In the same way, merroir can help explain the differences in flavor between different oysters. A C. gigas (aka "Pacific oyster") grown in Netarts Bay, Oregon tastes completely different from the C. gigas grown farther north in Washington.
Which is all a very long way of saying, "There are a LOT of oysters out there."
Recommended reading: A Geography of Oysters, by Rowan Jacobsen
Behind the United States of Beer Map October 07 2013
When I first designed 33 Bottles of Beer, my goal was to create something small and portable that made taking notes on beers I tried fast and easy.
Four years later, I think I've succeeded, with nearly 100,000 copies printed, a fact I still find incredibly hard to believe. I agonized on printing that initial run, wondering if I'd be giving them away for gifts for decades to come, or using them to steady tipsy tables.
I've filled a good number of the books myself, most while attempting my "beer a day" project back in 2010. And while writing things down has helped me a great deal in remembering details about the beers I've enjoyed (or not), it's always felt a little solipsistic.
So I created this map.
With it, you can try a beer from each state in the US, logging it as you would with the standard 33 Beers book. There's a flavor wheel, and space for recording the beer's name, brewer, date you tried it, and your own rating, from 1 to 5 stars. Here's a great beer from Minnesota, Surly Brewing's Overrated! West Coast IPA.
The poster lets you take your reviews out of your pocket 33 Beers book, and put them on display for all to see. It makes a great visual for your cube, office, home bar, man cave, lady lair, dorm room ... I can't wait to see where they end up.
Post your poster photos on Twitter, Instagram or Facebook using the hashtag #unitedstatesofbeer and let's see who fills one out first, starting ... NOW.
Featured Partner: A Kitchen Box August 22 2013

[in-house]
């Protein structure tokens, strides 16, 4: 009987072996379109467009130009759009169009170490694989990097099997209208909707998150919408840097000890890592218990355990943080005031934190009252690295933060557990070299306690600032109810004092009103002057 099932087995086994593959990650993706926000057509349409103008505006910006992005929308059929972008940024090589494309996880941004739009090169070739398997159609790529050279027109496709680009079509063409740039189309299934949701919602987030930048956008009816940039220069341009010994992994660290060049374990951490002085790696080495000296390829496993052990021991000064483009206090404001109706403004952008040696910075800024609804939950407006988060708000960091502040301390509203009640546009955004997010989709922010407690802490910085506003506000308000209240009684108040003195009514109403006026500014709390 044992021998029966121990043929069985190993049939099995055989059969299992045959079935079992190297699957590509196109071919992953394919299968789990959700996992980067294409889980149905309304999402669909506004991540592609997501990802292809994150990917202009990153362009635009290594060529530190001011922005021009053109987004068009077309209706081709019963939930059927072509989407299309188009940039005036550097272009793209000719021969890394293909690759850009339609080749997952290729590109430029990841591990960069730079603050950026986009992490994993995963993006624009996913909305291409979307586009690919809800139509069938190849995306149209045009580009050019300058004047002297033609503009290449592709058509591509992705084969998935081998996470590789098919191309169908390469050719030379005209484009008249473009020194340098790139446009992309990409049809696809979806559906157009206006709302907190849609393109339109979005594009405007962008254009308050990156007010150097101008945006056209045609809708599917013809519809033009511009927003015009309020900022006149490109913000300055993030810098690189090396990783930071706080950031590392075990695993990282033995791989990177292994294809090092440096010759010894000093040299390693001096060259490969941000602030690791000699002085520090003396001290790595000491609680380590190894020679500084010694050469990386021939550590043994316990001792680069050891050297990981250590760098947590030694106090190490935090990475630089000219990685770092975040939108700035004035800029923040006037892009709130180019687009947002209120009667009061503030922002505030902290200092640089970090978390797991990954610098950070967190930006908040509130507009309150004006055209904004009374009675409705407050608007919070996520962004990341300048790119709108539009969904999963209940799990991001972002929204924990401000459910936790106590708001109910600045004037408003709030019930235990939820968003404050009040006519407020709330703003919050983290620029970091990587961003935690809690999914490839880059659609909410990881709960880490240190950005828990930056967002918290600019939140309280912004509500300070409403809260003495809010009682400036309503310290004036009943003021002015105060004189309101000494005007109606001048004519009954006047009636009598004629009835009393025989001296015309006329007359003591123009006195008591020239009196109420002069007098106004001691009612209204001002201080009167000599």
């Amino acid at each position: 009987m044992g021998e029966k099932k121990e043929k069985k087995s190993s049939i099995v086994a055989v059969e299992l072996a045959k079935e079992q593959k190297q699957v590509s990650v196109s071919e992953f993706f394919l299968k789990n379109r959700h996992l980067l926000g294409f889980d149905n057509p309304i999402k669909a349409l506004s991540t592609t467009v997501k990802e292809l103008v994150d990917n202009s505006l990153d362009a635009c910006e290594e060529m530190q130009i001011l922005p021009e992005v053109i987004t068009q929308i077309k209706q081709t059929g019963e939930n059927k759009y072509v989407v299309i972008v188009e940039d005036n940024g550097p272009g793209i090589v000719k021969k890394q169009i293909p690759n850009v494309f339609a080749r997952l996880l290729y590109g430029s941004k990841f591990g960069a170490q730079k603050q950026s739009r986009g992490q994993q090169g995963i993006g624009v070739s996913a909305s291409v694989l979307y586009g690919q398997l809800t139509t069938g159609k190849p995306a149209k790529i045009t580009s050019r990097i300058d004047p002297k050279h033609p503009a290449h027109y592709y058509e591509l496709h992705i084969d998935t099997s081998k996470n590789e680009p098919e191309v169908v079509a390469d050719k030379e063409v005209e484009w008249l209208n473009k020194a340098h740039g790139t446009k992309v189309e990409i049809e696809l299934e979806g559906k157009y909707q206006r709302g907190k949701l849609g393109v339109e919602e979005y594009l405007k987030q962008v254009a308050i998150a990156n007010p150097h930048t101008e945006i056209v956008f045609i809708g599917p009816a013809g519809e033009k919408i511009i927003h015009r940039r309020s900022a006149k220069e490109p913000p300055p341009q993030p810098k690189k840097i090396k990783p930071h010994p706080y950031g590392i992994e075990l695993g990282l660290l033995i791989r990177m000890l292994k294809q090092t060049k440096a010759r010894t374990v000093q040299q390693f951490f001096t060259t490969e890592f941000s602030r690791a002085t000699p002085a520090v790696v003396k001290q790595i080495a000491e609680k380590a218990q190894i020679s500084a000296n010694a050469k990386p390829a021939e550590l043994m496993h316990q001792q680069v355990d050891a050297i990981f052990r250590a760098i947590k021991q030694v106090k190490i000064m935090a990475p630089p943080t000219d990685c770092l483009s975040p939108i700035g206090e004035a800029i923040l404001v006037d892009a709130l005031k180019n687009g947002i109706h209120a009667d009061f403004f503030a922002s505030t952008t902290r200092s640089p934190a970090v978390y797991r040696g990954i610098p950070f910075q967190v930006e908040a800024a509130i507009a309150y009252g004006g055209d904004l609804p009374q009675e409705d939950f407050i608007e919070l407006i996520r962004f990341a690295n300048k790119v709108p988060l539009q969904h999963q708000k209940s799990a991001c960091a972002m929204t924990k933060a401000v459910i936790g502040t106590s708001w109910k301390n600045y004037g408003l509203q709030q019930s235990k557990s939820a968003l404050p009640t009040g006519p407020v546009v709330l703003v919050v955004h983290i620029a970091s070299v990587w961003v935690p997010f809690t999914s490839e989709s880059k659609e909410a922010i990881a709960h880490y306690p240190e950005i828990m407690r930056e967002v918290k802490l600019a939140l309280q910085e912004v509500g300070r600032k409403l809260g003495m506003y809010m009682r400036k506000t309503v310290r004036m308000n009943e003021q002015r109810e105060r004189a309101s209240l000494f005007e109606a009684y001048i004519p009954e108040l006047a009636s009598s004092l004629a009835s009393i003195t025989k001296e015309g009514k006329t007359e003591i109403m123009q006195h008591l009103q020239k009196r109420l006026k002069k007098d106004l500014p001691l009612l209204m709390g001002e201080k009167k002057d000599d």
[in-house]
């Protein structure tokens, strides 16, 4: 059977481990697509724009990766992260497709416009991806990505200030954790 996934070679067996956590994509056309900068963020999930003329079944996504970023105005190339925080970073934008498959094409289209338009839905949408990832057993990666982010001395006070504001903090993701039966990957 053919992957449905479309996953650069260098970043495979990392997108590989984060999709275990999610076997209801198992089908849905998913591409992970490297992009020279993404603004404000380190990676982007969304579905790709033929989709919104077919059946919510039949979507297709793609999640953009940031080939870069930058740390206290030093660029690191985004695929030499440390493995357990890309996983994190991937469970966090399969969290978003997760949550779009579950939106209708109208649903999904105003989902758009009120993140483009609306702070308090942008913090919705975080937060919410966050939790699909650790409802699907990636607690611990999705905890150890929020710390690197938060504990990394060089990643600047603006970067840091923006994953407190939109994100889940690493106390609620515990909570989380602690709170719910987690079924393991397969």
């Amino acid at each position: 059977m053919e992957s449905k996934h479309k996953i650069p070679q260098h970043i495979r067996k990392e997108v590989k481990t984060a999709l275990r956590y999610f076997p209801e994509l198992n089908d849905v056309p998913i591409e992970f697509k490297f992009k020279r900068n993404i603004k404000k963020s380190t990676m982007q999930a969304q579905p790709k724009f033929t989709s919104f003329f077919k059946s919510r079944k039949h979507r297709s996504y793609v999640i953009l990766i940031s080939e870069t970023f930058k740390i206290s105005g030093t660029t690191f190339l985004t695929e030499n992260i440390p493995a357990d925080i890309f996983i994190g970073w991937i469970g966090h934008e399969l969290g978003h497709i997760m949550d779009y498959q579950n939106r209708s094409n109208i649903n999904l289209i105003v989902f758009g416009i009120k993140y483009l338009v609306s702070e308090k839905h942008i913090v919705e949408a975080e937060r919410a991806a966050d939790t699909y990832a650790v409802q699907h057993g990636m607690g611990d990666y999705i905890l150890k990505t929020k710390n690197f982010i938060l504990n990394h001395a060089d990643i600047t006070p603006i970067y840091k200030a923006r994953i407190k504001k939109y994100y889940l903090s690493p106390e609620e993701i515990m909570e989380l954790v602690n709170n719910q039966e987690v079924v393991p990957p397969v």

One of the best things about my day is finding out all the cool ways "33" books are used. The stories of personal enlightenment, great travel experiences, discoveries make this a really fulfilling job.
I also get to work with a lot of really interesting partner businesses, one of which is called "A Kitchen Box." You may already be familiar with the box model, but if not, there are a growing number of interesting mail subscription services that provide you a package full of unique and engaging goods on a monthly or quarterly basis (check out the "Must Have Boxes" blog for a nice list/review). Usually there is some theme - in this case, culinary items - but the contents are a surprise until you actually receive the box. It's kind of like a mini-Christmas every month. Here's what it looked like when I opened mine a few weeks ago.
Score! Freddy Guys Hazelnuts are a favorite stop of mine at the Portland Farmers Market, and while they're available in grocery stores here in Oregon, I think it's awesome the rest of the world gets to try them now. They are awesome (pro tip: get the pancake mix should you be lucky enough to visit their farmer's market stall).
33 Pieces of Cheese was featured in AKB's inaugural box, along with a lot of other really fun cheese-themed items, including a neato bamboo cheese spreader, flour sack towel, original letterpressed "fig and onion jam" recipe, porcelain cheese place cards, cheese storage papers ... I'm trying not to ruin the surprise, but there's a lot of fun stuff in there.
Check out A Kitchen Box!